Women, Peace and Security Online Learning Program

This on-line program aims to develop and strengthen your awareness and understanding of WPS. It provides a basic level understanding of the key concepts and issues related to the roles, contributions and engagement of women in all aspects of peacemaking, peacekeeping, peacebuilding, and humanitarian assistance - in conflict and post-conflict contexts. This includes post-conflict rebuilding of communities and disaster management.

Click https://learning.acmc.gov.au/ for more information.


Melbourne Development Centre

Speaking Truth To Power: Reaching for the change we need

Register here

Nanga SDGs Weekend, WA


One World Centre (http://www.oneworldcentre.org.au/) and WA SDG Network are hosting a participatory workshop including: mindfulness, understanding the SDGs, what is complexity?, what is systems change? building a common agenda and exercises for designing collaborative solutions amongst different organisations to build a sustainable future for all. This workshop will build on resources (https://acfid.asn.au/learning/sdg-toolkit-individual-learner-online-course) created by ACFID in collaboration with Collaboration for Impact and CSIRO.

Dates: Fri 26 – Sun 28 July

Cost: $220 wage and $140 volunteers/unwaged. (early bird rates apply by April 15)

Register here.


‘What does success look like?’ seminar series

This seminar series sets out to explore critical questions of those involved in monitoring and evaluation; to develop precision about which questions must be asked: how do we get to the core of what matters in methods used ?; and for whom, and with what expectations?, including what competencies are needed to do this?; and which conversations with whom matter?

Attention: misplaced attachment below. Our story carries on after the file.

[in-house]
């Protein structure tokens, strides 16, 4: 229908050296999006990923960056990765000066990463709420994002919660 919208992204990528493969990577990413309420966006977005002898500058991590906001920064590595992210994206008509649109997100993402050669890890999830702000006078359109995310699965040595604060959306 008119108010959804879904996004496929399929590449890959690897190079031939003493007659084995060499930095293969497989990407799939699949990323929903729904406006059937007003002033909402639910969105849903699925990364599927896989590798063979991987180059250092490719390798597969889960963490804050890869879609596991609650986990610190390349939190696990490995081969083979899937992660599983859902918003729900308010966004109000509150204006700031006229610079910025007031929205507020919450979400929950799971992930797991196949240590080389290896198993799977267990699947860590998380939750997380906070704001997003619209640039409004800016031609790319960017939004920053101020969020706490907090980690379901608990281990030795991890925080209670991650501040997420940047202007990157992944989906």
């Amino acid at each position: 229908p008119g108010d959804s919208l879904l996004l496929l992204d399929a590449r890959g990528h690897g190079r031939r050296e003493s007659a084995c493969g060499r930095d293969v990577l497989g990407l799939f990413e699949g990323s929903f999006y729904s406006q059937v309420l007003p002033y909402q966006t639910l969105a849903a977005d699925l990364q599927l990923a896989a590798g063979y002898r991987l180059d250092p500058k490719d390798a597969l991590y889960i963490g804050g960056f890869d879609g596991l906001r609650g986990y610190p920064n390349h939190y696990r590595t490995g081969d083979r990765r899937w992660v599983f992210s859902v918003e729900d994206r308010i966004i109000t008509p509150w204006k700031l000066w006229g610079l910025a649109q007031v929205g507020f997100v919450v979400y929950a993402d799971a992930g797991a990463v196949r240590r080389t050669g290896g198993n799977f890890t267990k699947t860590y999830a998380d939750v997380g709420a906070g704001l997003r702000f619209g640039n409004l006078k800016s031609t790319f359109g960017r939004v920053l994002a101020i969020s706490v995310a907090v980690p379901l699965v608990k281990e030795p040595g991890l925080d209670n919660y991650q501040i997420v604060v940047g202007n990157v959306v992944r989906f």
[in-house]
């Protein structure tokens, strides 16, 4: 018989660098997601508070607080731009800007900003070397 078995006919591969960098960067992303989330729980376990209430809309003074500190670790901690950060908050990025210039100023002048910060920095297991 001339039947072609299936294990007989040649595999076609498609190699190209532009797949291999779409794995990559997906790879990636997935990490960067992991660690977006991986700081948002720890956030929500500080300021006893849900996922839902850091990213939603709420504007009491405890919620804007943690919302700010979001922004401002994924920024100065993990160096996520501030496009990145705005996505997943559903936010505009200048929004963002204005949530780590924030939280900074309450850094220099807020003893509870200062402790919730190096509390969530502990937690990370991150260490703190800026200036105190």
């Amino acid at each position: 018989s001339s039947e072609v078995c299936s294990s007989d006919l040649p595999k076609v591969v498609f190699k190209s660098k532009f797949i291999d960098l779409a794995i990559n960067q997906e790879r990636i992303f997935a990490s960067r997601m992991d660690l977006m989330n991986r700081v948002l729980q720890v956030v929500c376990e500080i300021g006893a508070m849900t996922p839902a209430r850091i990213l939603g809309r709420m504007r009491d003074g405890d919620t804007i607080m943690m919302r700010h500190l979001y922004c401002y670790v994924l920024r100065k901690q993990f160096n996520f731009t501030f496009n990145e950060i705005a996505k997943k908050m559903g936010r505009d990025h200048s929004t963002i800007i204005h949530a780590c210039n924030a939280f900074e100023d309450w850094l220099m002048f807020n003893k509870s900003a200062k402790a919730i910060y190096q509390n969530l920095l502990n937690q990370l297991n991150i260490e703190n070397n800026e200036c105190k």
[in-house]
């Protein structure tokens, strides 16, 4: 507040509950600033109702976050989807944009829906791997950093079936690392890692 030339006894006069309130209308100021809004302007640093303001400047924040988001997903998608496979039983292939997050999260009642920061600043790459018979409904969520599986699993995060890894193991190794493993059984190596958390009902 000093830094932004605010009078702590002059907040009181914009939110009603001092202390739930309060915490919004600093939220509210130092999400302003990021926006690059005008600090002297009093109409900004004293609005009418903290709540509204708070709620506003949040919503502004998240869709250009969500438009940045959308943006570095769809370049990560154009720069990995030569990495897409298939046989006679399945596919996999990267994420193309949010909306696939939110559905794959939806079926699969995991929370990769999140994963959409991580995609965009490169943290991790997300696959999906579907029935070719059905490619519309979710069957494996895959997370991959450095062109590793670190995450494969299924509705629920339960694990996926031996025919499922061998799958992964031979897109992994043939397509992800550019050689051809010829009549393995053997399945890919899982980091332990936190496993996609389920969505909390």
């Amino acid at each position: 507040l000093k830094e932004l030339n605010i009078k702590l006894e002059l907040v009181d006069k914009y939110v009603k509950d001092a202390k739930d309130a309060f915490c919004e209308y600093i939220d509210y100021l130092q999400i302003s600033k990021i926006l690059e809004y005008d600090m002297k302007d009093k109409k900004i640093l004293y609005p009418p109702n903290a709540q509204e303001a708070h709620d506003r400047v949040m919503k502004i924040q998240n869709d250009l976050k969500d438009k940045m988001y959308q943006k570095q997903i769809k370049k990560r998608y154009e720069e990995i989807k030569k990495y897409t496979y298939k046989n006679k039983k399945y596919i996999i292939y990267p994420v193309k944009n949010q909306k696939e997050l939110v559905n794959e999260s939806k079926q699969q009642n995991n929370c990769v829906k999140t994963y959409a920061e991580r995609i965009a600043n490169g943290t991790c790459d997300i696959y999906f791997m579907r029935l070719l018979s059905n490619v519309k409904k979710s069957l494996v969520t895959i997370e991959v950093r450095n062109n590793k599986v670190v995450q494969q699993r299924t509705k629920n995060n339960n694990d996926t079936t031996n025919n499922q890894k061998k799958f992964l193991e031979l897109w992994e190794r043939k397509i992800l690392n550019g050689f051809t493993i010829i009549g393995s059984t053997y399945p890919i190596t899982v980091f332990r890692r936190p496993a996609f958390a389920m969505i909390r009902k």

All seminars will be delivered from 4pm to 5.30pm at Council Chamber Building 1, La Trobe Street, RMIT University City Campus. For more information contact Panayiota Romios via [email protected]

Wednesday April 17‘Social Impact Measurement Practice’ delivered by Katya Andreyeva (SVA Consulting)

There are a number of trends impacting outcomes management and evaluation, including changes to approaches to program design, techniques used, data use and funding structures. This session, will demonstrate how social impact measurement practice is changing and implication for practitioners on the ground.

Wednesday May 15‘Human-centred design’ delivered by Matt Healey (First Person Consulting)

Over the last five years we are seeing increasing emphasis placed on programs, projects and policies developed using human centred design, design thinking and co-design. Design practitioners typically draw on similar skills to evaluators, and regularly apply evaluative thinking in their work. Given that, what role will there be for evaluators in such contexts in the future? What competencies and skills do evaluators require and what does this mean for those early in their evaluation career? What does it mean for those contemplating a career in these evolving disciplines?

Wednesday June 12‘Emerging challenges for evaluation in international development’ delivered by Byron Pakula and Angelos Blackwood (Clear Horizon)

Development Policy continues to evolve, particularly in light of the five year anniversary of the integration of AusAID and DFAT. Shifts towards a more demonstrated ‘value for money’ proposition in development, the narrative of ‘soft power’ in a development context, the increasing emphasis on ‘complex system wide transformations’, combined with the trends of ‘collaborative outcomes’ and ‘human centred design’ in project management present practical challenges, opportunities, tools and practices for experienced and emerging evaluators.

Wednesday July 17‘Evaluation in different cultural settings’ delivered by Deborah Rhodes